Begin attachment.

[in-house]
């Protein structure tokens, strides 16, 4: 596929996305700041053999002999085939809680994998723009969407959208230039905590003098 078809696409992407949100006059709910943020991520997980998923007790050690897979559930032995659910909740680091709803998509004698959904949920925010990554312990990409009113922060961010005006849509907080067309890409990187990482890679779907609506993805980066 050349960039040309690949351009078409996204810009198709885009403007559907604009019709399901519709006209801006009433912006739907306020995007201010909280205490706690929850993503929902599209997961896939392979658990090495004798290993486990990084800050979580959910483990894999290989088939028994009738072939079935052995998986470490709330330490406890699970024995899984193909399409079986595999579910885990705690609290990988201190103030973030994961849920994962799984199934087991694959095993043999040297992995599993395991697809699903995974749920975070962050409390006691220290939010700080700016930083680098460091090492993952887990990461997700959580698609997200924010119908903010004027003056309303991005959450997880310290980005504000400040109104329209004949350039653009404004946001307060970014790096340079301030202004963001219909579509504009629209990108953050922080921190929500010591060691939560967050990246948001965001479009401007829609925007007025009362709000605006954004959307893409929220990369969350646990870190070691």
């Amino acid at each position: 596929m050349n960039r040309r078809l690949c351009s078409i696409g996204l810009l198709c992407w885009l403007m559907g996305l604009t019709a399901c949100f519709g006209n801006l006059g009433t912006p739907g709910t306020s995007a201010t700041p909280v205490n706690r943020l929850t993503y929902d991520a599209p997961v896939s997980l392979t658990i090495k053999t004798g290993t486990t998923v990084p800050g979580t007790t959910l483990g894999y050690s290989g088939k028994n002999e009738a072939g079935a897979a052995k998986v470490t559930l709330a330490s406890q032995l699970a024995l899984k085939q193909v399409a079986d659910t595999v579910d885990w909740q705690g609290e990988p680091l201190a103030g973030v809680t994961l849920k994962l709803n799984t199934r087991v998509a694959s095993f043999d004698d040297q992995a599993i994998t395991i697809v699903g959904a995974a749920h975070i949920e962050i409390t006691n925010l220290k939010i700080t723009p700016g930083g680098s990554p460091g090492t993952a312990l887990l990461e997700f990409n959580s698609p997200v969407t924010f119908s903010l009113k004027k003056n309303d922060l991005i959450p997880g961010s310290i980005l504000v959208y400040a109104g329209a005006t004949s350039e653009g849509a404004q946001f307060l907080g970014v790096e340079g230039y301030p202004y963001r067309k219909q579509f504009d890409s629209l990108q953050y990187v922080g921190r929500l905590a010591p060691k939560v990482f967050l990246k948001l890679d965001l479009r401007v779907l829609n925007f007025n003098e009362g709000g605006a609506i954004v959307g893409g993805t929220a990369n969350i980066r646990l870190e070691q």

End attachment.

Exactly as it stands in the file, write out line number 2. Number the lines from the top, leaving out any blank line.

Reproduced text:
């Protein structure tokens, strides 16, 4: 596929996305700041053999002999085939809680994998723009969407959208230039905590003098 078809696409992407949100006059709910943020991520997980998923007790050690897979559930032995659910909740680091709803998509004698959904949920925010990554312990990409009113922060961010005006849509907080067309890409990187990482890679779907609506993805980066 050349960039040309690949351009078409996204810009198709885009403007559907604009019709399901519709006209801006009433912006739907306020995007201010909280205490706690929850993503929902599209997961896939392979658990090495004798290993486990990084800050979580959910483990894999290989088939028994009738072939079935052995998986470490709330330490406890699970024995899984193909399409079986595999579910885990705690609290990988201190103030973030994961849920994962799984199934087991694959095993043999040297992995599993395991697809699903995974749920975070962050409390006691220290939010700080700016930083680098460091090492993952887990990461997700959580698609997200924010119908903010004027003056309303991005959450997880310290980005504000400040109104329209004949350039653009404004946001307060970014790096340079301030202004963001219909579509504009629209990108953050922080921190929500010591060691939560967050990246948001965001479009401007829609925007007025009362709000605006954004959307893409929220990369969350646990870190070691």